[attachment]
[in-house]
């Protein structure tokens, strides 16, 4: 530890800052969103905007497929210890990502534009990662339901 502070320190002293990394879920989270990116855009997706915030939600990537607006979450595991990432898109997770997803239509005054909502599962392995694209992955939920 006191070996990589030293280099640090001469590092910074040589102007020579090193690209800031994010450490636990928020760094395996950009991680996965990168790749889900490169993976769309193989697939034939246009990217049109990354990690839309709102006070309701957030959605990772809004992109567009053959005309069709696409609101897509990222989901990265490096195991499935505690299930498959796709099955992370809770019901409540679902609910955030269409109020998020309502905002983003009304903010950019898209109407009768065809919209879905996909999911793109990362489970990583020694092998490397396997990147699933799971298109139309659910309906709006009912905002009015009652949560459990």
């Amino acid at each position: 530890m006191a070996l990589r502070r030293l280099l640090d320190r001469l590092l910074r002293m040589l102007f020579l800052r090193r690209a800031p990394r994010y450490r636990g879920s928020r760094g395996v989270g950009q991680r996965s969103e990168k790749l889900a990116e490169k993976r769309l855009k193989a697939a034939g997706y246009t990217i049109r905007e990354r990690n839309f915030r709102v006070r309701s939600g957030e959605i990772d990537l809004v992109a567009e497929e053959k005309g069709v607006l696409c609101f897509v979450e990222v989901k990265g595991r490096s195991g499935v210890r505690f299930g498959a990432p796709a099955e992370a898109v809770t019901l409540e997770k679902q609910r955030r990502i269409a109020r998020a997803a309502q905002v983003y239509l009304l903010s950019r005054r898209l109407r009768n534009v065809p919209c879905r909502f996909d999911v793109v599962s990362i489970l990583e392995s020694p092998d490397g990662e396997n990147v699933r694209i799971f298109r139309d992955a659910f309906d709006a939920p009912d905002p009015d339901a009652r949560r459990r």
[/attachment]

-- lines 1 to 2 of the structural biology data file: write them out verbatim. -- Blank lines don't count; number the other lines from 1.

[in-house]
């Protein structure tokens, strides 16, 4: 530890800052969103905007497929210890990502534009990662339901 502070320190002293990394879920989270990116855009997706915030939600990537607006979450595991990432898109997770997803239509005054909502599962392995694209992955939920 006191070996990589030293280099640090001469590092910074040589102007020579090193690209800031994010450490636990928020760094395996950009991680996965990168790749889900490169993976769309193989697939034939246009990217049109990354990690839309709102006070309701957030959605990772809004992109567009053959005309069709696409609101897509990222989901990265490096195991499935505690299930498959796709099955992370809770019901409540679902609910955030269409109020998020309502905002983003009304903010950019898209109407009768065809919209879905996909999911793109990362489970990583020694092998490397396997990147699933799971298109139309659910309906709006009912905002009015009652949560459990």